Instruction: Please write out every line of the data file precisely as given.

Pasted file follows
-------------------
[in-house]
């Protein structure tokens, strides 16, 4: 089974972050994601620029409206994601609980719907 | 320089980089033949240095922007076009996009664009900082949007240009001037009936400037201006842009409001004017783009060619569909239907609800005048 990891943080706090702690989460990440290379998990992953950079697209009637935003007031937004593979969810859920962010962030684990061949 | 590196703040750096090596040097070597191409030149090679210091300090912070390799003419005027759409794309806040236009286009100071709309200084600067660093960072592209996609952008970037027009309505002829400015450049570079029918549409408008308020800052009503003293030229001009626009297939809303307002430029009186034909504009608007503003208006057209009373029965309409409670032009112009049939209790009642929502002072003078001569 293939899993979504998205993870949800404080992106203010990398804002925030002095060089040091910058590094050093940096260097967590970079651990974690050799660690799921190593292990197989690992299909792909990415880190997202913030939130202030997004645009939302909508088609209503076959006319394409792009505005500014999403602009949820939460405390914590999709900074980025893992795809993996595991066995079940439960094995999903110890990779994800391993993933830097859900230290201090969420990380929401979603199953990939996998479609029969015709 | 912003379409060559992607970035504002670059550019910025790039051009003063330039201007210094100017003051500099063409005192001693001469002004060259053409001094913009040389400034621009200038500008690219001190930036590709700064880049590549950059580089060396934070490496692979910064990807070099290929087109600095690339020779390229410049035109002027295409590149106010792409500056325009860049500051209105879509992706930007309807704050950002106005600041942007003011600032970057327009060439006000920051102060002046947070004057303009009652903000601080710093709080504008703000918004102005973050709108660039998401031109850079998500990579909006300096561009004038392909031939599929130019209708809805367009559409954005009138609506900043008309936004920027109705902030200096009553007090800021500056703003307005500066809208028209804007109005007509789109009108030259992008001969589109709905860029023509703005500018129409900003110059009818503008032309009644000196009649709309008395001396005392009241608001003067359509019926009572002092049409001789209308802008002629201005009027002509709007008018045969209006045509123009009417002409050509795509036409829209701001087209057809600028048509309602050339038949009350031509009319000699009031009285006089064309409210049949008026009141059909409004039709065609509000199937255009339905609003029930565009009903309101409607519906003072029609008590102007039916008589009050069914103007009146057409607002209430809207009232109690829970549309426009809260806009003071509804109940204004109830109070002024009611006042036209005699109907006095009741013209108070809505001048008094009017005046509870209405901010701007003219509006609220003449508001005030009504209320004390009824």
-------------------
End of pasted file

[in-house]
């Protein structure tokens, strides 16, 4: 089974972050994601620029409206994601609980719907 | 320089980089033949240095922007076009996009664009900082949007240009001037009936400037201006842009409001004017783009060619569909239907609800005048 990891943080706090702690989460990440290379998990992953950079697209009637935003007031937004593979969810859920962010962030684990061949 | 590196703040750096090596040097070597191409030149090679210091300090912070390799003419005027759409794309806040236009286009100071709309200084600067660093960072592209996609952008970037027009309505002829400015450049570079029918549409408008308020800052009503003293030229001009626009297939809303307002430029009186034909504009608007503003208006057209009373029965309409409670032009112009049939209790009642929502002072003078001569 293939899993979504998205993870949800404080992106203010990398804002925030002095060089040091910058590094050093940096260097967590970079651990974690050799660690799921190593292990197989690992299909792909990415880190997202913030939130202030997004645009939302909508088609209503076959006319394409792009505005500014999403602009949820939460405390914590999709900074980025893992795809993996595991066995079940439960094995999903110890990779994800391993993933830097859900230290201090969420990380929401979603199953990939996998479609029969015709 | 912003379409060559992607970035504002670059550019910025790039051009003063330039201007210094100017003051500099063409005192001693001469002004060259053409001094913009040389400034621009200038500008690219001190930036590709700064880049590549950059580089060396934070490496692979910064990807070099290929087109600095690339020779390229410049035109002027295409590149106010792409500056325009860049500051209105879509992706930007309807704050950002106005600041942007003011600032970057327009060439006000920051102060002046947070004057303009009652903000601080710093709080504008703000918004102005973050709108660039998401031109850079998500990579909006300096561009004038392909031939599929130019209708809805367009559409954005009138609506900043008309936004920027109705902030200096009553007090800021500056703003307005500066809208028209804007109005007509789109009108030259992008001969589109709905860029023509703005500018129409900003110059009818503008032309009644000196009649709309008395001396005392009241608001003067359509019926009572002092049409001789209308802008002629201005009027002509709007008018045969209006045509123009009417002409050509795509036409829209701001087209057809600028048509309602050339038949009350031509009319000699009031009285006089064309409210049949008026009141059909409004039709065609509000199937255009339905609003029930565009009903309101409607519906003072029609008590102007039916008589009050069914103007009146057409607002209430809207009232109690829970549309426009809260806009003071509804109940204004109830109070002024009611006042036209005699109907006095009741013209108070809505001048008094009017005046509870209405901010701007003219509006609220003449508001005030009504209320004390009824």